As Sara drove down Route 3, the sun gently touched the leaves. Soft color filtered through the trees. It was like looking into the kaleidoscope on her coffee table back in Harleysville—a breathtakingly beautiful reminder that fall was upon her. Where has summer gone? So many things left undone. As soon as I get home, I’ll make a list and follow it through.
Sara and Jim were enjoying life. Now that David, Debbie and Susan were out on their own, Sara and Jim were enjoying a second honeymoon, a time when they could be alone, rediscover, and enjoy each other. Sara still worked outside their home, so her life was very full, sometimes hectic. Jim, a lawyer, worked at home. This plan had worked well when the children were young, and even now that they were all out on their own. Jim still prepared most meals. This was a tremendous help to Sara.
Paying attention now to the highway exits, she wished she’d filled the tank earlier, when she’d been near a more populated area. It seemed more rural with every mile. Sara decided that she’d take the next exit she saw.
Okay, what’s this? Looks like an exit coming up. Doesn’t seem to be any sign in sight, but it’s getting dark. I’ll take that little winding road I can see from the highway. If I can’t find a gas station, maybe I’ll at least find a house. I’ve never thought that Wisconsin was this uninhabited.
After driving for a few minutes, Sara realized she was on a dirt road. Because of all the flying stones and dust, she slowed the car to a crawl.
In the eighties, there aren’t many people who have a mobile phone in their car. I’m lucky to have one. Jim wants me to have everything available to me, to make sure that I’m safe. He paid a lot of money to get me this new-fangled mobile car phone, but I guess I’d better be careful ... the signal here is weak. Don’t want to be uselessly calling for help.
Panic was setting in as she realized her situation. The road is so narrow; I could never get this car turned around. Complete darkness now.
The pitch-black woods and the tall, thick brush along the road were closing in on her. For the first time in her 45 years, Sara was really afraid. She stopped the car to call Jim, but it was too late. No reception. I should have flown to the Medical Convention.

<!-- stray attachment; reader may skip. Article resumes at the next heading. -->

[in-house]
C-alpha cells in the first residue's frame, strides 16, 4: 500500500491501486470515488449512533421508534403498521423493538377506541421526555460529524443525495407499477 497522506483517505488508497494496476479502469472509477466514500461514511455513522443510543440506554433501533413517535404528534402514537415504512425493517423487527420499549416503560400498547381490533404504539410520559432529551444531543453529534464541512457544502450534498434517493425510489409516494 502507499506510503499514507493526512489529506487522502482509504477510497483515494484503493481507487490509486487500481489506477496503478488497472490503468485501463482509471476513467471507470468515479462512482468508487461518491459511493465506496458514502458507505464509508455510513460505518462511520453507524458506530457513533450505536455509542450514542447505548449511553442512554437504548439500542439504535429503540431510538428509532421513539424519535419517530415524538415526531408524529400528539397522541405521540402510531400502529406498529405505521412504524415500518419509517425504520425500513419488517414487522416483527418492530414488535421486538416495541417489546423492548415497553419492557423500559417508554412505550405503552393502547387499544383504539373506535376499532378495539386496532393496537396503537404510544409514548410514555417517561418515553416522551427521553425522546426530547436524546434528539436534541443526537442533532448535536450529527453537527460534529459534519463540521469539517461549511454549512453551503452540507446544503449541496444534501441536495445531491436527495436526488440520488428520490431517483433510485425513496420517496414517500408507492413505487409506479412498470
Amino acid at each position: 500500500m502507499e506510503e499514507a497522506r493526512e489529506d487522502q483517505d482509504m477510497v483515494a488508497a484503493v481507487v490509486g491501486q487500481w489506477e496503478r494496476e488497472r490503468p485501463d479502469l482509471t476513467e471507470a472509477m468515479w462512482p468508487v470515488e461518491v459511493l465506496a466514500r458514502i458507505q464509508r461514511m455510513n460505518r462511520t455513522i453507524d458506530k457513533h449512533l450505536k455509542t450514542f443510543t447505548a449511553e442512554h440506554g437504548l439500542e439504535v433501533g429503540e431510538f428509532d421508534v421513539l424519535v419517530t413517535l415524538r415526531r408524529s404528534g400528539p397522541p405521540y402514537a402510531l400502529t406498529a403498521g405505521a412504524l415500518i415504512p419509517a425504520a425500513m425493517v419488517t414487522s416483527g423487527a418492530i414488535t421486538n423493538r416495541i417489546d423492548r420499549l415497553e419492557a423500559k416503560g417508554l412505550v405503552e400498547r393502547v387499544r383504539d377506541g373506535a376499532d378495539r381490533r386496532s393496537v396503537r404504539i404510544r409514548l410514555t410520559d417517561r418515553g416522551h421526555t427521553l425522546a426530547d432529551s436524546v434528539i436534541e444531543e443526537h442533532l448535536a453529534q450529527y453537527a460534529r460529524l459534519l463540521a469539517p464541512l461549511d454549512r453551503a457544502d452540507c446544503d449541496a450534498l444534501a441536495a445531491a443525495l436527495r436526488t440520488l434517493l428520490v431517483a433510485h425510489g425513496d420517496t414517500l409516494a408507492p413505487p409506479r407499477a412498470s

Sara’s fear of airplanes had dissuaded her from flying, and made driving the miles from Harleysville, Pennsylvania to Minneapolis, Minnesota, seem like a good idea. She had always wanted to see Minnesota and Wisconsin. With a two-week vacation, she could do so. The drive to Minneapolis had been a breeze. The return trip was turning out to be a little more complicated. Right now, my options are few. I’ll keep driving.
After what seemed like many more miles, although the odometer said that it had been only fifteen since she’d left the highway, Sara decided to keep going. At about twenty-five miles, she thought she could see a dim light off in the distance. Maybe it’s just my imagination …wishful thinking. No, it’s getting brighter.
Sara could tell this road hadn’t been used for years. The trees and bushes were getting closer to the edge, making it almost impossible to drive the car.
God was not someone Sara knew, or thought much about. She was pretty self-sufficient and took care of things herself. She found herself thinking though, that if she did have a higher power, this would be a good time to ask for help.